Amendment, by leave, withdrawn.

I move amendment No. 30:

In page 8, lines 17 to 19, to delete "relating to the proper planning and development of the area of the relevant planning authority other than those raised by the parties to the reference or appeal" and to substitute "other than those raised by the parties to the reference or appeal if the matters either relate to the proper planning and development of the area of the relevant planning authority or are matters to which by virtue of section 22 (2) of this Act the Board may have regard.

amendment No. 48, which proposes a This amendment is consequential on new section enabling a planning authority when considering an application for permission, or the board when considering an appeal, to have regard to matters arising outside the planning district immediately concerned. Perhaps if I read the note dealing with amendment No. 48 it will be understood more easily.

That is not necessary.

The board are required by section 26, subsection (5) (b) of the 1963 Act to deal with an appeal as if the application had been made to them in the first instance. Accordingly the board are not confined to the issues raised by the appellant. The purpose of section 15 is to ensure that if any other matter is being taken into account it must be brought to the notice of the parties and they must be given an opportunity to put forward their view.

This amendment here is necessary to ensure that that safeguard is extended to matters of the kind being provided for in the new section proposed by amendment No. 48. This is a new section enabling a planning authority, when considering an application for permission or other matter, to look outside the boundary of their own district and to take into account matters which might be relevant to the proper planning and development of their own area—for example, the effect on an urban housing scheme adjoining their boundary if the county council were to permit the building of a factory on land in their area. That sort of situation arises from time to time in the area in which I live because the town of Drogheda is close to County Meath. There is also the question of the polluting effect of effluent from a proposed development if such effluent were allowed to be discharged into a river a short distance upstream from the intake for a water supply for another area, and there is also the question of the recreational and amenity needs of the population of another area. Subsection (2) extends the provision of the board in relation to any relevant needs. The need for an amendment of this kind has been suggested by An Taisce.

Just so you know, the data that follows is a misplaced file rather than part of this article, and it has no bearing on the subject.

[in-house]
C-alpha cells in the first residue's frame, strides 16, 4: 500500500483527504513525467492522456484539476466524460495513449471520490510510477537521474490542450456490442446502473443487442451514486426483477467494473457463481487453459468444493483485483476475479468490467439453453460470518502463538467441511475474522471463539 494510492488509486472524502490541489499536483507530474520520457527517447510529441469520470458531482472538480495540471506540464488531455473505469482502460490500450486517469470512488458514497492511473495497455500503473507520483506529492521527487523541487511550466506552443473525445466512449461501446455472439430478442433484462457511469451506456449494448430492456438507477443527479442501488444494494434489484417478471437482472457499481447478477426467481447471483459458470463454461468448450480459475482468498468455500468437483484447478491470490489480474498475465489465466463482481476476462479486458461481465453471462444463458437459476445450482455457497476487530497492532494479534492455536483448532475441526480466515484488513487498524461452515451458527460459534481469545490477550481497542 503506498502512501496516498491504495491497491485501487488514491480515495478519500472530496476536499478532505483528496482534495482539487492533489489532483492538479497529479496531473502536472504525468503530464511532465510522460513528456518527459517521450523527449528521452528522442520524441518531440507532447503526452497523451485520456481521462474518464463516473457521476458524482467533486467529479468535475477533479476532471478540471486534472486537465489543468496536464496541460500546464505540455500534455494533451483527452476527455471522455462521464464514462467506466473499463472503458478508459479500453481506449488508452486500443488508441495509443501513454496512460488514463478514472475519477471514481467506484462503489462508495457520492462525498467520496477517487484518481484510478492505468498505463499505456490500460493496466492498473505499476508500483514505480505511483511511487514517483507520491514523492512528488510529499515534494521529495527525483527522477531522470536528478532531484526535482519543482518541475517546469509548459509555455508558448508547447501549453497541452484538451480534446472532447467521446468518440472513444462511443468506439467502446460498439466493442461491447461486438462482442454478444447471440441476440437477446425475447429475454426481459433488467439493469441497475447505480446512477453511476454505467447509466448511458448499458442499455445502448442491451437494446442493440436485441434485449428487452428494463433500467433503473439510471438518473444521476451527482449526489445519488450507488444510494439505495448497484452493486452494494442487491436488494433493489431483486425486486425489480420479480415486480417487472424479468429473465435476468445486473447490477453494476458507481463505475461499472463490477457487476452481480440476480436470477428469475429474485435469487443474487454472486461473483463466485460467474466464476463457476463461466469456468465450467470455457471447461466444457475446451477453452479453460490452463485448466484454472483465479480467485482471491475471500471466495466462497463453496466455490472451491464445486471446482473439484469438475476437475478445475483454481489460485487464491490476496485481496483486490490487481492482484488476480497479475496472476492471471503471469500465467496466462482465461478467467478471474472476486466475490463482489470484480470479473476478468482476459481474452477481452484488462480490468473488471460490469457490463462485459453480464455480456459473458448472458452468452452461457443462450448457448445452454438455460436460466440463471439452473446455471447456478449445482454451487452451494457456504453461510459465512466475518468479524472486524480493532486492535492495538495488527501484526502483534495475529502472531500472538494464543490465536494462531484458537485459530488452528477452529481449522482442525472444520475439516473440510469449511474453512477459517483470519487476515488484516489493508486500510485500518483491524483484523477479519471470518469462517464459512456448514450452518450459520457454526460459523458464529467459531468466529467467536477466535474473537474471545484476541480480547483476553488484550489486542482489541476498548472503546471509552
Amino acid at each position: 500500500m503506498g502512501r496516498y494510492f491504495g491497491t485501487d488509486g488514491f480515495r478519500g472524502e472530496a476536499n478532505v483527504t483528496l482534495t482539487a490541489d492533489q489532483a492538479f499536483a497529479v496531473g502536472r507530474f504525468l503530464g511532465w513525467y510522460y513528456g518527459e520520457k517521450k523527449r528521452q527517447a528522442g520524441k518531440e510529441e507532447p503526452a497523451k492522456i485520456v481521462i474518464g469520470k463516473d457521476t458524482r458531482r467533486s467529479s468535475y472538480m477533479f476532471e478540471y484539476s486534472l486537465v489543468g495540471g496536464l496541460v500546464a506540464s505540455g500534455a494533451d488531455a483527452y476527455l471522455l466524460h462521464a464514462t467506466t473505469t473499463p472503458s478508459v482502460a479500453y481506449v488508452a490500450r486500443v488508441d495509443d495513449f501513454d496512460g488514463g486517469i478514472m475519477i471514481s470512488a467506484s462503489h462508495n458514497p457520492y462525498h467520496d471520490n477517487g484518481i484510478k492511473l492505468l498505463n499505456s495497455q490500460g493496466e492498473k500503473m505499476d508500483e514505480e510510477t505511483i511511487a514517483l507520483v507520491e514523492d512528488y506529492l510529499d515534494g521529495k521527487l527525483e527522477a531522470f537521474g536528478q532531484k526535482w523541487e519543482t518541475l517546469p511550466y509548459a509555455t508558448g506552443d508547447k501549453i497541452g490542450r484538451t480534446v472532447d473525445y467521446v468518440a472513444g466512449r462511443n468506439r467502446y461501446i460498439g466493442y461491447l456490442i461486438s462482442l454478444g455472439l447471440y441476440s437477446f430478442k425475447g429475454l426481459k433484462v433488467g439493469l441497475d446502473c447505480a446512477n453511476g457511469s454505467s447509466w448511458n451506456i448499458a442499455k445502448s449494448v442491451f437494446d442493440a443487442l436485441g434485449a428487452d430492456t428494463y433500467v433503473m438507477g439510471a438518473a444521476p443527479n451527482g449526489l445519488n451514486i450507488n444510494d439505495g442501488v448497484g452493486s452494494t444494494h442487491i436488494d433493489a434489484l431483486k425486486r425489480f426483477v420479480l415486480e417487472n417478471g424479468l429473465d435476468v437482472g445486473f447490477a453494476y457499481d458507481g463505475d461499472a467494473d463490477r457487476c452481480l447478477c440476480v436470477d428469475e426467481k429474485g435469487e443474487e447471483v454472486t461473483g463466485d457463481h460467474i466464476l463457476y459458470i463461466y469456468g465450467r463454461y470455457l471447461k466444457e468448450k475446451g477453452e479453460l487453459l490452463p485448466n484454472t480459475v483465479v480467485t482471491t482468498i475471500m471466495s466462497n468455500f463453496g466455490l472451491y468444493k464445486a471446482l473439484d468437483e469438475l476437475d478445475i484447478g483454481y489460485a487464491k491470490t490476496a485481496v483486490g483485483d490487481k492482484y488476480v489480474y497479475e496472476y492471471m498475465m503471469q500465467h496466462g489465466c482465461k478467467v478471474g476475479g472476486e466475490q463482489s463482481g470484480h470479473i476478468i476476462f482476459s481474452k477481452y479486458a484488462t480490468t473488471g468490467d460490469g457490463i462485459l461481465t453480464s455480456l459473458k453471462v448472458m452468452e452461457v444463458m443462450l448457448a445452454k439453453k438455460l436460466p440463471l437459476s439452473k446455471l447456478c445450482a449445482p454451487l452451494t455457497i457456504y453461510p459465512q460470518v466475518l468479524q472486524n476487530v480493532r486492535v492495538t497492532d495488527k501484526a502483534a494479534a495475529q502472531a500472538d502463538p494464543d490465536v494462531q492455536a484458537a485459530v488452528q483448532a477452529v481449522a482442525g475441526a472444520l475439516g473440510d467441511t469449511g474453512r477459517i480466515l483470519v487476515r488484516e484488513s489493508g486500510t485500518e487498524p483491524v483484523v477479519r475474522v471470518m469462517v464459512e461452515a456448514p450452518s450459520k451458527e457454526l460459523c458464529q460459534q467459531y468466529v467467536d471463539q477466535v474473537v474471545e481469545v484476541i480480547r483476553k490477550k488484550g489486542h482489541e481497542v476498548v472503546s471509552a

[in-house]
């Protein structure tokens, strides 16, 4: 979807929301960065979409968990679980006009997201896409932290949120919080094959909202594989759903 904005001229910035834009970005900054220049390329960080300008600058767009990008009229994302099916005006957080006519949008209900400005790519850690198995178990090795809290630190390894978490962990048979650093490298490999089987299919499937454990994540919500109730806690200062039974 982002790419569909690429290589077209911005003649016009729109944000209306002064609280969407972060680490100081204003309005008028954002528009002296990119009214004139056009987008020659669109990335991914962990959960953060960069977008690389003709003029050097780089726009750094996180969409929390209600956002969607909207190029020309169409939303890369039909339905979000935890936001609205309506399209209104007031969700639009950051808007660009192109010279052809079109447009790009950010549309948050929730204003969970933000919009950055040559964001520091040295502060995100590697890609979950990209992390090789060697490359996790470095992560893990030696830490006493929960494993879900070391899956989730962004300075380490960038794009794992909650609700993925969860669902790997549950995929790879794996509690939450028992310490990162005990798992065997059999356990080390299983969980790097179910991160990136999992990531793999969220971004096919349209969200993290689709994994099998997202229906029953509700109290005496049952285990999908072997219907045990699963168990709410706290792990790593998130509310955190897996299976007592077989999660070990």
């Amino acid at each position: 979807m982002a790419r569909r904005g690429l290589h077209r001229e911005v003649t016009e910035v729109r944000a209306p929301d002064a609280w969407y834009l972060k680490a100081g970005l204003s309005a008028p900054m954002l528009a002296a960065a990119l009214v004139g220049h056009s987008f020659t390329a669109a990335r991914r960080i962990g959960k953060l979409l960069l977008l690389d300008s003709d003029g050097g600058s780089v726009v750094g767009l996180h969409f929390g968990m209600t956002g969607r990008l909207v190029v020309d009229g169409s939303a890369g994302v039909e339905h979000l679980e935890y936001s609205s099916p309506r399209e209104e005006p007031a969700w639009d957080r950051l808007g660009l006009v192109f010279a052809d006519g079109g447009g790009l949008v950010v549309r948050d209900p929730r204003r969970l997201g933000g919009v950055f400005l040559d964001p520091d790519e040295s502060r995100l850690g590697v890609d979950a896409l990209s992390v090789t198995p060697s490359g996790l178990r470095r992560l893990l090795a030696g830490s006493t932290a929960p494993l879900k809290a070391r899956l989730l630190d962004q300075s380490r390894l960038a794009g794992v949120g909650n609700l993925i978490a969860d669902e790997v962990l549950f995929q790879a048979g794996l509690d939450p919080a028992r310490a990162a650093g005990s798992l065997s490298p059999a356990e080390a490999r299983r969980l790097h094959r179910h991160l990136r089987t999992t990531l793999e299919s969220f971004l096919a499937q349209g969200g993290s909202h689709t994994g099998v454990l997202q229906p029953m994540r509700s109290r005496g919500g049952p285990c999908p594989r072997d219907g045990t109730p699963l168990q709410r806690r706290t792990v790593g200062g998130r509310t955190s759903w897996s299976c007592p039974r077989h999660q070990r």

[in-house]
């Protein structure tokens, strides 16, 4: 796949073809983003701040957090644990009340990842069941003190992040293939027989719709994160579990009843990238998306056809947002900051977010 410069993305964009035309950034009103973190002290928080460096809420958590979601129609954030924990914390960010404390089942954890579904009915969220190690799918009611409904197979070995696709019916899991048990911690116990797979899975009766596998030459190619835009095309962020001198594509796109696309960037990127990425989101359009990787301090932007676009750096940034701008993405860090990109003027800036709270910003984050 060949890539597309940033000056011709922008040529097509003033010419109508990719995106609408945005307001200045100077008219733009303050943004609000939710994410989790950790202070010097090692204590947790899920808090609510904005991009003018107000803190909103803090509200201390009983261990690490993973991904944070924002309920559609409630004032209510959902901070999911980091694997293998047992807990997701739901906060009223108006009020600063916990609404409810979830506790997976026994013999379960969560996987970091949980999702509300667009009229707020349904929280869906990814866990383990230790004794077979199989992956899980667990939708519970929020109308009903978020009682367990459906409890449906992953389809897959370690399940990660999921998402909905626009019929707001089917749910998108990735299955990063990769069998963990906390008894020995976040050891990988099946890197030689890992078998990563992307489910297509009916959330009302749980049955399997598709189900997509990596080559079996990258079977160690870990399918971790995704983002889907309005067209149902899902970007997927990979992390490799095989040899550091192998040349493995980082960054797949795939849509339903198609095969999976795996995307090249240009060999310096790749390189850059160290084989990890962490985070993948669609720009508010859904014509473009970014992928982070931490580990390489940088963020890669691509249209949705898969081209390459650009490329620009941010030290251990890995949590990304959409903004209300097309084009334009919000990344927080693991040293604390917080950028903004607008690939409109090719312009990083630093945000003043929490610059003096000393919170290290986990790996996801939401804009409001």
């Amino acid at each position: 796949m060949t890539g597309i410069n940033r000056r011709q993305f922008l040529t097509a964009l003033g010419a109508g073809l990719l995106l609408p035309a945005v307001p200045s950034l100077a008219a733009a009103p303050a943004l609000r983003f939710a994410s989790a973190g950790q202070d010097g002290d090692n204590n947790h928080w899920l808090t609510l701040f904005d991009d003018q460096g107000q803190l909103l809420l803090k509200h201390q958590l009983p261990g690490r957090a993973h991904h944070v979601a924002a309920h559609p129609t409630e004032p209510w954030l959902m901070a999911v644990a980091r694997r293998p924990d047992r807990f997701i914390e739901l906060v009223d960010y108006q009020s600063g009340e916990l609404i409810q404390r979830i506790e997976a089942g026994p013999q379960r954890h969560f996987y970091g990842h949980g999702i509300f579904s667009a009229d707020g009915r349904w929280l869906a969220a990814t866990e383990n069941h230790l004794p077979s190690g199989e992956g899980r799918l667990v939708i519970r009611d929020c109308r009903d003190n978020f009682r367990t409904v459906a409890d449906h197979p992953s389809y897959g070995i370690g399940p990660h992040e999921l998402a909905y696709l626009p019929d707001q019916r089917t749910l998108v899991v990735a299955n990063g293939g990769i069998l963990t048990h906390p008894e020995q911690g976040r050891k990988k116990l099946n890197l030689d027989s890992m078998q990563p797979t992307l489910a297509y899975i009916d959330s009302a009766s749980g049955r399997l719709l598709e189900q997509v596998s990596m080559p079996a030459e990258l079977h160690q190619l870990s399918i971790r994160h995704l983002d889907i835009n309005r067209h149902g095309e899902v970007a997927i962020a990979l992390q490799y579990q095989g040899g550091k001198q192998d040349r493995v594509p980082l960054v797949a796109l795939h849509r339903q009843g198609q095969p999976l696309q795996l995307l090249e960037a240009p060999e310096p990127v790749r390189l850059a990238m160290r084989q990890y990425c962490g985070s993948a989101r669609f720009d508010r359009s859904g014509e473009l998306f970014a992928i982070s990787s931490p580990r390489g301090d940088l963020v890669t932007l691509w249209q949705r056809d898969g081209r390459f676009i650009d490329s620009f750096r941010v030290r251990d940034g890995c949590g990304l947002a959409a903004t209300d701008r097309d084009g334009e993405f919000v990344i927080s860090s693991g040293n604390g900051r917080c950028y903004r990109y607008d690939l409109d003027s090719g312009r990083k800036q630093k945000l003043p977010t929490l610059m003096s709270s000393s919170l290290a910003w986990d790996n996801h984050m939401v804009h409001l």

The matter has not given rise previously to any problem. Perhaps this is because planning authorities assumed that in considering the proper planning and development of their areas they could take other matters into account. If a case were appealed there would have been no difficulty involved because under the 1963 Act the Minister has a specific co-ordinating function. This will not apply to the board, but as the question has been raised it is better that the position be clarified. What we are doing is ensuring that the board will have the authority to take these matters into consideration; otherwise there would be the possibility of somebody endeavouring to have a ruling whereby the board would deal only with the matters before them.

I suggest that by using the words "other than" in section 15 the Minister does not achieve what he wishes to achieve. If the amendment is accepted the words "relating to the proper planning and development of the area of the relevant planning authority other than those raised by the parties to the reference or appeal" will be deleted and the section will then read: "the board in deciding a reference or appeal may take into account matters other than those raised by the parties to the reference or appeal...." Would it not be better if, instead of "other than" there were inserted the words "in addition to"? The use of the words "other than" would exclude the matters that the Minister desires to bring in, namely, those raised by the parties to the reference or the appeal.

The board may take into account matters which are part of the appeal and also matters other than those.

The section will read now: "...may take into account matters other than those raised by the parties to the appeal...". My suggestion is that the section should read "...may take into account matters in addition to those raised by the parties...".

This is merely a question of a play on words and in my opinion my wording is correct.

I assure the Minister that on first reading the words "other than" conveyed to me that the board could take into account matters except those raised by the parties to the appeal.